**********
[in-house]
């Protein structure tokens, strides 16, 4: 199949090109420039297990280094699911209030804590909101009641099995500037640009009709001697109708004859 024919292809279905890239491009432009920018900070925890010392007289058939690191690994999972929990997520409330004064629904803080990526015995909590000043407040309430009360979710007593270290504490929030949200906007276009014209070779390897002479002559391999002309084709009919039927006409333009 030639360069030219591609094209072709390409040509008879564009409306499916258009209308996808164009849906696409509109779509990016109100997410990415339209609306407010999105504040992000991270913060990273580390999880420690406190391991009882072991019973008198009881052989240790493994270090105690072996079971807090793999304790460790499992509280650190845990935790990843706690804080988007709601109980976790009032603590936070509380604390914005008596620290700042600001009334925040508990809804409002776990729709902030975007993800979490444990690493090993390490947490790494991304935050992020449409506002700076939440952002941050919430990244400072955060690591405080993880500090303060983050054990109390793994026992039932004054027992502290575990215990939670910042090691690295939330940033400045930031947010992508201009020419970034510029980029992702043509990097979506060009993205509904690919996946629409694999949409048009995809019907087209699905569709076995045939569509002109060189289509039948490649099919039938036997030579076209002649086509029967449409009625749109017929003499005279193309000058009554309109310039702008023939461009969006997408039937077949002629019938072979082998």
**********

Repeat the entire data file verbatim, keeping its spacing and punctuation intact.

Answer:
[in-house]
């Protein structure tokens, strides 16, 4: 199949090109420039297990280094699911209030804590909101009641099995500037640009009709001697109708004859 024919292809279905890239491009432009920018900070925890010392007289058939690191690994999972929990997520409330004064629904803080990526015995909590000043407040309430009360979710007593270290504490929030949200906007276009014209070779390897002479002559391999002309084709009919039927006409333009 030639360069030219591609094209072709390409040509008879564009409306499916258009209308996808164009849906696409509109779509990016109100997410990415339209609306407010999105504040992000991270913060990273580390999880420690406190391991009882072991019973008198009881052989240790493994270090105690072996079971807090793999304790460790499992509280650190845990935790990843706690804080988007709601109980976790009032603590936070509380604390914005008596620290700042600001009334925040508990809804409002776990729709902030975007993800979490444990690493090993390490947490790494991304935050992020449409506002700076939440952002941050919430990244400072955060690591405080993880500090303060983050054990109390793994026992039932004054027992502290575990215990939670910042090691690295939330940033400045930031947010992508201009020419970034510029980029992702043509990097979506060009993205509904690919996946629409694999949409048009995809019907087209699905569709076995045939569509002109060189289509039948490649099919039938036997030579076209002649086509029967449409009625749109017929003499005279193309000058009554309109310039702008023939461009969006997408039937077949002629019938072979082998």